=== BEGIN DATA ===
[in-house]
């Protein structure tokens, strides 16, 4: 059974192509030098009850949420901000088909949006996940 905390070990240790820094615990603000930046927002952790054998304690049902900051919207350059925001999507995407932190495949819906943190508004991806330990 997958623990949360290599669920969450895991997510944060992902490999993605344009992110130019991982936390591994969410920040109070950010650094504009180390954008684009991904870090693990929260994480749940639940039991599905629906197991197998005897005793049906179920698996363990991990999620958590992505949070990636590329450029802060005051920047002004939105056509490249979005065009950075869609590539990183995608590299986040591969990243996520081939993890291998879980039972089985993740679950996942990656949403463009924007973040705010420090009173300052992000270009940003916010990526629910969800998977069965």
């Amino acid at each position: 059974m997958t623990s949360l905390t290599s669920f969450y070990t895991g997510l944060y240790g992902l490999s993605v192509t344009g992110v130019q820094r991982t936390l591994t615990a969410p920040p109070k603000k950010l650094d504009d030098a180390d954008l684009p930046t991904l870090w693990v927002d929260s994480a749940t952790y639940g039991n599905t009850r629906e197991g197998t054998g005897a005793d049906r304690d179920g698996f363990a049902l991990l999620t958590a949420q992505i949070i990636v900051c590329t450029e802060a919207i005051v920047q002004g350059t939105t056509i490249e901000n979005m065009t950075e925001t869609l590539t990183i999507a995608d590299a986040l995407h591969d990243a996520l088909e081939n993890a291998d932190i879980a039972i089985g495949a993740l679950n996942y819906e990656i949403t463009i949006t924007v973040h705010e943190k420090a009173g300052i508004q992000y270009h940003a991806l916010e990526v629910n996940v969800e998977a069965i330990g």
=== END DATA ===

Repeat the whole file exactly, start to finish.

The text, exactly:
[in-house]
């Protein structure tokens, strides 16, 4: 059974192509030098009850949420901000088909949006996940 905390070990240790820094615990603000930046927002952790054998304690049902900051919207350059925001999507995407932190495949819906943190508004991806330990 997958623990949360290599669920969450895991997510944060992902490999993605344009992110130019991982936390591994969410920040109070950010650094504009180390954008684009991904870090693990929260994480749940639940039991599905629906197991197998005897005793049906179920698996363990991990999620958590992505949070990636590329450029802060005051920047002004939105056509490249979005065009950075869609590539990183995608590299986040591969990243996520081939993890291998879980039972089985993740679950996942990656949403463009924007973040705010420090009173300052992000270009940003916010990526629910969800998977069965």
């Amino acid at each position: 059974m997958t623990s949360l905390t290599s669920f969450y070990t895991g997510l944060y240790g992902l490999s993605v192509t344009g992110v130019q820094r991982t936390l591994t615990a969410p920040p109070k603000k950010l650094d504009d030098a180390d954008l684009p930046t991904l870090w693990v927002d929260s994480a749940t952790y639940g039991n599905t009850r629906e197991g197998t054998g005897a005793d049906r304690d179920g698996f363990a049902l991990l999620t958590a949420q992505i949070i990636v900051c590329t450029e802060a919207i005051v920047q002004g350059t939105t056509i490249e901000n979005m065009t950075e925001t869609l590539t990183i999507a995608d590299a986040l995407h591969d990243a996520l088909e081939n993890a291998d932190i879980a039972i089985g495949a993740l679950n996942y819906e990656i949403t463009i949006t924007v973040h705010e943190k420090a009173g300052i508004q992000y270009h940003a991806l916010e990526v629910n996940v969800e998977a069965i330990g």